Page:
A 1997 study published in Nature showed that the damage caused to a person’s intellectual activity by being without sleep for 17 hours in a row is equivalent to that shown by those who have an alcohol concentration of 0.05% in their blood. Many college students manage their study hours by sleeping little Monday through Friday and trying to make up for lost sleep over the weekend, usually after a few hours of nightlife and drinking with friends. It is the so-called “social jet lag”, which inevitably increases in our country when the warm summer nights also invite you to go to sleep later than usual.
In addition to its prophylactic and restorative nature, among the functions of sleep the formation of lasting memories and the structuring of the contents of the mind prevail. Consistent with these functions, neuroscience has shown that during sleep the brain activity that causes learning tends to reproduce, reinforcing the connections between neurons that make it possible. The question is whether these functions are maintained and their effectiveness when the normal hours and the quality of sleep are altered by habits such as “jet lag social ”or alcohol consumption. What must the dream be like to effectively facilitate academic achievement?
To obtain a better performance in a test or exam, it was not enough to sleep well the night before, but to have had enough and quality sleep each day throughout the academic semester
To try to find out, a team of neuroscientists from the prestigious Massachusetts Institute of Technology (MIT) in the United States proposed track 88 students’ dream university students (45 were women) during a full academic semester. To permanently estimate the duration and quality of sleep in an objective and ecological way, that is, without disturbing the normal life of the students, the researchers used Fitbit, a commercial tracker that records the movement and patterns of heart and respiratory activity of the user . Previous tests in adults had shown that algorithmic analysis of these records effectively assesses the duration, quality and consistency of sleep in adults.
As expected, the results showed that the more sleep and of higher quality, the better the overall academic performance of the students. But the most innovative thing was to verify that to obtain a better performance in a test or exam, it was not enough to sleep well the night before, but to have had enough and quality sleep each day throughout the academic semester, that is, throughout the entire academic year. learning time. These results make it clear that in order to form consistent and lasting memories, the important thing is to combine the learning sessions during the entire instructional period with a daily program of sufficient quantity and quality of sleep, something that alterations in this program that can oppose. originate certain behaviors and social activities typical of many university students. What is observed in the MIT experiment is purely logical if what the dream does, as we know, is to reinforce the knowledge acquired daily by integrating it into the mental schemes that are already stored in the brain and mind of the student.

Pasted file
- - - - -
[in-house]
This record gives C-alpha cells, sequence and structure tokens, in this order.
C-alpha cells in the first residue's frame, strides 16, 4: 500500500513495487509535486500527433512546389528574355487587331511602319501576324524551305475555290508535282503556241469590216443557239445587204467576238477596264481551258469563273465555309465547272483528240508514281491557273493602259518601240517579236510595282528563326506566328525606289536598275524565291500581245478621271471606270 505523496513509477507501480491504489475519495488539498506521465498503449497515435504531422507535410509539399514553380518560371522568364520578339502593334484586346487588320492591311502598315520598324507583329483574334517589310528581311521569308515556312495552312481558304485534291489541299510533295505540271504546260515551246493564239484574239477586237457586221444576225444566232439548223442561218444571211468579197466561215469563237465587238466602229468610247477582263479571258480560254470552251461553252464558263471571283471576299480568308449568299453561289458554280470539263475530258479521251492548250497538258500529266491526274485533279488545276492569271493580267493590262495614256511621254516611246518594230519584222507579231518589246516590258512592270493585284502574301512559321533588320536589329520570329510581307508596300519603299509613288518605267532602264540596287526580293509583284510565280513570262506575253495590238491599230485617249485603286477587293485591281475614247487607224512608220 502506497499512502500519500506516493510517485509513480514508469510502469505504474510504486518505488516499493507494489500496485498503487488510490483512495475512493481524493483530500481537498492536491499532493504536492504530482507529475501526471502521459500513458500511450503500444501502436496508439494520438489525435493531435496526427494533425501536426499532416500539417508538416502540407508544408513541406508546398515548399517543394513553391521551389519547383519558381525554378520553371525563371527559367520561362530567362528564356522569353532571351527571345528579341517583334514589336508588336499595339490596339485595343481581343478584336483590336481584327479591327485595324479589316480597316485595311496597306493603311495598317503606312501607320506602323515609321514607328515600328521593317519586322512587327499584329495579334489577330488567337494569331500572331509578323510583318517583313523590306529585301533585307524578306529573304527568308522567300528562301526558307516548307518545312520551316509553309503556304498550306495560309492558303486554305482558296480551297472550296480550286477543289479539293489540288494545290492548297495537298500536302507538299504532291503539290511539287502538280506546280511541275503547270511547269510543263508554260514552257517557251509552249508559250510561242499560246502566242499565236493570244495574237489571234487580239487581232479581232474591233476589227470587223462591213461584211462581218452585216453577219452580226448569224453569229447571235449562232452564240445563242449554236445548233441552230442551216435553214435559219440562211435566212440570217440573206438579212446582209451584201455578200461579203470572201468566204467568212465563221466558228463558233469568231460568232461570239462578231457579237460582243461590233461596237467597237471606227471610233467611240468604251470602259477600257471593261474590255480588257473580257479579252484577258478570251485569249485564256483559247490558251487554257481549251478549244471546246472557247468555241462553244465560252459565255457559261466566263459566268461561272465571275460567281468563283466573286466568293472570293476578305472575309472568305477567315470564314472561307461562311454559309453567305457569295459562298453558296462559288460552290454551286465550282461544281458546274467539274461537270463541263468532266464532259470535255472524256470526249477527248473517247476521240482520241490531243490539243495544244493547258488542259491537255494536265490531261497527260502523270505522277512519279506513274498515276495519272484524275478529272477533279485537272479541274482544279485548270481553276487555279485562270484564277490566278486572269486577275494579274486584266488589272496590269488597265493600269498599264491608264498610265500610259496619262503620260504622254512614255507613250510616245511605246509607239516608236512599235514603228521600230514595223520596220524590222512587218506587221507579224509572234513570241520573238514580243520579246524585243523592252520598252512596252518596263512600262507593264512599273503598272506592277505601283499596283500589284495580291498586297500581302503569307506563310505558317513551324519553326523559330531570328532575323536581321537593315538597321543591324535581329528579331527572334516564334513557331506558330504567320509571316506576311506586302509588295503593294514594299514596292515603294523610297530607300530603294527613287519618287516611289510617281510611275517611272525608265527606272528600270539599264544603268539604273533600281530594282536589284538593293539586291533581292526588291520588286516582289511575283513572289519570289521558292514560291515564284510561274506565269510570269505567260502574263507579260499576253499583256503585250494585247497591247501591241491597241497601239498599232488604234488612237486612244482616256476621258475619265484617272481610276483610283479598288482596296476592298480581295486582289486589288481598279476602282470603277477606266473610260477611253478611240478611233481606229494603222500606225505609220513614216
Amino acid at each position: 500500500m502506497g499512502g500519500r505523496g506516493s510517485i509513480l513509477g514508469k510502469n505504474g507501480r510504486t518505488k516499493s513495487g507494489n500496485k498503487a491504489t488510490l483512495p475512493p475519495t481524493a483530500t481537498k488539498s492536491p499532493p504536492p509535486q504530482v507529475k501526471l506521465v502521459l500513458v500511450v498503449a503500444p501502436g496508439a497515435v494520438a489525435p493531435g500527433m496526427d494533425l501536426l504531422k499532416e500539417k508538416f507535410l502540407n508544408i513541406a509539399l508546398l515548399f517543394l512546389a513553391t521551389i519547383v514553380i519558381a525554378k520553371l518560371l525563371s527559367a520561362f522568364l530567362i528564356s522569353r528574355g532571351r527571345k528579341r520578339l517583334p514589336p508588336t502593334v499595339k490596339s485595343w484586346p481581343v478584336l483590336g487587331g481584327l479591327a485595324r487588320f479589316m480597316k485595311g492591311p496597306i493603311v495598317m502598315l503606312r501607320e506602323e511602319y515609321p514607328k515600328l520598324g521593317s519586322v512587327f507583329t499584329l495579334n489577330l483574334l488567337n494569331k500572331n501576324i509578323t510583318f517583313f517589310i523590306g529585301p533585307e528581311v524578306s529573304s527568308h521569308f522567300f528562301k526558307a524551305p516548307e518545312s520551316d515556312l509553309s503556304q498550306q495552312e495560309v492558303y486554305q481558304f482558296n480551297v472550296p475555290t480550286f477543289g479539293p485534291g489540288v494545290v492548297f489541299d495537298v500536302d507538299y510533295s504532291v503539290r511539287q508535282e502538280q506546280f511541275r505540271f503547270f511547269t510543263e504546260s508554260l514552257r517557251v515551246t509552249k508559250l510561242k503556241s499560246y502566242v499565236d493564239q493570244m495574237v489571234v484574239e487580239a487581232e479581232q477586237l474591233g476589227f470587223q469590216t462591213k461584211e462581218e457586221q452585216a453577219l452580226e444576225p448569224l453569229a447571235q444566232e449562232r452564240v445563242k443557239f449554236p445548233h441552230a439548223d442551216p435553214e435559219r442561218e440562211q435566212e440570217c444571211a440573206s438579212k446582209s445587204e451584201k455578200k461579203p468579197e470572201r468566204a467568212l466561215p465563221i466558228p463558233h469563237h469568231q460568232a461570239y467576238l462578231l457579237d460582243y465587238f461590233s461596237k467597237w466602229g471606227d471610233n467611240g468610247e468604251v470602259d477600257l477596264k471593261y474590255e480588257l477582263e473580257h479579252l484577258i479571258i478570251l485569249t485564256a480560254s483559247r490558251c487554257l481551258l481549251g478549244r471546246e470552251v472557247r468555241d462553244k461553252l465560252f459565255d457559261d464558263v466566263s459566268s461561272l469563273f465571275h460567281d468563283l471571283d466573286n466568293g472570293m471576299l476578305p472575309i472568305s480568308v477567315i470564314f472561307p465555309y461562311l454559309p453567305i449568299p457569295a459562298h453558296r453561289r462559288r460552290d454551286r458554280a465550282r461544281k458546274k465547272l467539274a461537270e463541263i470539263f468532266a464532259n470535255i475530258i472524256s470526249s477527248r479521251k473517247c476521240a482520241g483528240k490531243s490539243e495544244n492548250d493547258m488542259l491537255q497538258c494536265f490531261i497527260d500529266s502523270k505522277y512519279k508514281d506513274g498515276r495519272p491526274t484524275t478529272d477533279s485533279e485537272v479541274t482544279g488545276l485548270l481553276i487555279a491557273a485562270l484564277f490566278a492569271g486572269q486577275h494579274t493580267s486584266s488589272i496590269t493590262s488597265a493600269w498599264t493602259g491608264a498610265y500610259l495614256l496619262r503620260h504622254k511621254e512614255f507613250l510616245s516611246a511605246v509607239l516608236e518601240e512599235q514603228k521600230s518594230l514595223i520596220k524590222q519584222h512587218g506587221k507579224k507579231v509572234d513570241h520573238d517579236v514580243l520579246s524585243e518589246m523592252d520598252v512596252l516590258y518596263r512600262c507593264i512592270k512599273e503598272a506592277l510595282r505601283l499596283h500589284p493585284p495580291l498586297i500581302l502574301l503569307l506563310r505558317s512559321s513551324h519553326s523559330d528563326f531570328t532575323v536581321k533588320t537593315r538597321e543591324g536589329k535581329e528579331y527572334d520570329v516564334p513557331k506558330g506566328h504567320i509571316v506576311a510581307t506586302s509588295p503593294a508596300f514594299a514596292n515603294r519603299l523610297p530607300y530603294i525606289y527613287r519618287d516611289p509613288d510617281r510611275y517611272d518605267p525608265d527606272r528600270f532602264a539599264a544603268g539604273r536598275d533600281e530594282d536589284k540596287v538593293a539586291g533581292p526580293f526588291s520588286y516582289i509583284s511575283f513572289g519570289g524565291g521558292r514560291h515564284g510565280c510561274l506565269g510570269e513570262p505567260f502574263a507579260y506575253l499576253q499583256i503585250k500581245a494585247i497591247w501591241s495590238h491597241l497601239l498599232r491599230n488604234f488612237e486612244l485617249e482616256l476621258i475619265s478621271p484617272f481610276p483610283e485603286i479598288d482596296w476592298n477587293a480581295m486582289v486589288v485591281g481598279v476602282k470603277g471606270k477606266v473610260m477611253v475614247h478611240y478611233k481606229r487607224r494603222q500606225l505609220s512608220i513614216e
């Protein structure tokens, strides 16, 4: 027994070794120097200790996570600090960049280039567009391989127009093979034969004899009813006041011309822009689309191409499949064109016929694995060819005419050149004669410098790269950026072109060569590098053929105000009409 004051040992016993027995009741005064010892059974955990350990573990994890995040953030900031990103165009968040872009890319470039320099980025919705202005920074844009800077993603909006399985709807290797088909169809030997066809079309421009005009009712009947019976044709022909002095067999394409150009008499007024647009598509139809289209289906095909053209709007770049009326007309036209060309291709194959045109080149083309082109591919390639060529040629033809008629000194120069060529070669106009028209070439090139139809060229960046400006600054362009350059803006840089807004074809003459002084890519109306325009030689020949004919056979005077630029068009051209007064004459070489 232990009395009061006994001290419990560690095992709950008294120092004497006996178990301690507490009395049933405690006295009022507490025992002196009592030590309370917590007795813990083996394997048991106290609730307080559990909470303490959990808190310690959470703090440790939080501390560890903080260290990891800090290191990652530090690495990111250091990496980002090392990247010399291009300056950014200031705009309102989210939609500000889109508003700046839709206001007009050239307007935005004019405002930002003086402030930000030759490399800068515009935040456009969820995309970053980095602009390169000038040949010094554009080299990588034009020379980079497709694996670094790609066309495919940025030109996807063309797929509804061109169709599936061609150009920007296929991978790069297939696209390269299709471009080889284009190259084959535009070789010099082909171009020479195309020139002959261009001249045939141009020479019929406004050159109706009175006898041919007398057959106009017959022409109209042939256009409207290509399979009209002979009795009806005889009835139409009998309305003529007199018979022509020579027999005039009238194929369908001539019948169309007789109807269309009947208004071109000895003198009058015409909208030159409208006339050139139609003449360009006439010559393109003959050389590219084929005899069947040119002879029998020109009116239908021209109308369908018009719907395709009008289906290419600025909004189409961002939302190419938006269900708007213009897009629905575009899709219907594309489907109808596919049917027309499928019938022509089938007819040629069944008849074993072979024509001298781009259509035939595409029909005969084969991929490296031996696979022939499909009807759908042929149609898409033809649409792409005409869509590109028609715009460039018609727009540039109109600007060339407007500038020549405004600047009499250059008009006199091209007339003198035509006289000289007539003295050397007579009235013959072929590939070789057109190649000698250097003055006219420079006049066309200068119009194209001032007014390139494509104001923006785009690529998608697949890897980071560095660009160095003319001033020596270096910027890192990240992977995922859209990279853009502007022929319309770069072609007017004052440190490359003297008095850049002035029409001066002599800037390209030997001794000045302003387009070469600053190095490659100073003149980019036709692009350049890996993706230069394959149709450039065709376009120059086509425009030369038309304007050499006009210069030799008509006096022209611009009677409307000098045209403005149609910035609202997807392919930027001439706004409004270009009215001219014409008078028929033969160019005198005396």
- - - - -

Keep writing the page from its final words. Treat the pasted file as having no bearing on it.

The result obtained is also novel because it contradicts those of previous experiments in which significant increases in academic performance had been observed after a single night of good sleep, something that could be more related to the advantage of greater concentration and attention than that night provides to whoever is examined just the next day. In the same experiment, the MIT researchers also observed that university students, that is, girls, generally had a higher quality and consistency sleep than boys, who needed to sleep more than they did to get quality sleep. This, together with the fact that the higher academic performance observed in girls disappeared when sleep patterns were statistically equal, suggests the importance of encouraging boys to have better sleep habits if they want to improve their academic performance. Although the experiment was carried out with university students of an average age somewhat higher than 19 years, its results can be extrapolated to secondary education and, in general, to all those people who want to improve their intellectual performance.
Ignacio Morgado Bernal He is a professor of Psychobiology at the Institute of Neuroscience and at the Faculty of Psychology of the Autonomous University of Barcelona. Author of ‘Learn, remember and forget: Brain keys to memory and education’ (Ariel, 2017).
Gray matter it is a space that tries to explain, in an accessible way, how the brain creates the mind and controls behavior. The senses, motivations and feelings, sleep, learning and memory, language and consciousness, as well as their main disorders, will be analyzed in the conviction that knowing how they work is equivalent to knowing ourselves better and increasing our well-being and relationships with other people.